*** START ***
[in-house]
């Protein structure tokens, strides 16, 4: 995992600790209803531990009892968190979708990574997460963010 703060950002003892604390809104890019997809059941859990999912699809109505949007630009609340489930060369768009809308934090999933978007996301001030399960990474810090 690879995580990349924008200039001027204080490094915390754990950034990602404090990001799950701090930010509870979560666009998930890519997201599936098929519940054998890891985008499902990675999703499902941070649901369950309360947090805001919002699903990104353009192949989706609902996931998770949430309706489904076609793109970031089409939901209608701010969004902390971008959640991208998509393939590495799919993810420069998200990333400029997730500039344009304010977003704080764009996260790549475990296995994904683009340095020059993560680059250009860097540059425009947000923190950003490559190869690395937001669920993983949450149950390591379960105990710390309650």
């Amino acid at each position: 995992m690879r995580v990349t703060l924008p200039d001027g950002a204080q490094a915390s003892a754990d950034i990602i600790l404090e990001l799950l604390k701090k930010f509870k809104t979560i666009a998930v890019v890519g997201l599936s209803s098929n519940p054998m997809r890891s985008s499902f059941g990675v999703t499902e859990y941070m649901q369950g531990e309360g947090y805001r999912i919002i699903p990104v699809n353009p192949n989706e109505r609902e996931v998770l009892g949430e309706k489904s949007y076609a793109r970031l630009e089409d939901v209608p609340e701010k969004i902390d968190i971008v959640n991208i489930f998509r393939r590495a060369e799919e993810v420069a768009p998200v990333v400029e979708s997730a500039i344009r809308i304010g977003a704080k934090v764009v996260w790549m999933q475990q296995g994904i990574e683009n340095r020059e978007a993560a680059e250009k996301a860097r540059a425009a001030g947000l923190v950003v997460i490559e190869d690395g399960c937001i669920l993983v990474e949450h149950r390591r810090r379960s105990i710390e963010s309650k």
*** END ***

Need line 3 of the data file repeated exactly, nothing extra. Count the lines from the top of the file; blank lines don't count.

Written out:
């Amino acid at each position: 995992m690879r995580v990349t703060l924008p200039d001027g950002a204080q490094a915390s003892a754990d950034i990602i600790l404090e990001l799950l604390k701090k930010f509870k809104t979560i666009a998930v890019v890519g997201l599936s209803s098929n519940p054998m997809r890891s985008s499902f059941g990675v999703t499902e859990y941070m649901q369950g531990e309360g947090y805001r999912i919002i699903p990104v699809n353009p192949n989706e109505r609902e996931v998770l009892g949430e309706k489904s949007y076609a793109r970031l630009e089409d939901v209608p609340e701010k969004i902390d968190i971008v959640n991208i489930f998509r393939r590495a060369e799919e993810v420069a768009p998200v990333v400029e979708s997730a500039i344009r809308i304010g977003a704080k934090v764009v996260w790549m999933q475990q296995g994904i990574e683009n340095r020059e978007a993560a680059e250009k996301a860097r540059a425009a001030g947000l923190v950003v997460i490559e190869d690395g399960c937001i669920l993983v990474e949450h149950r390591r810090r379960s105990i710390e963010s309650k």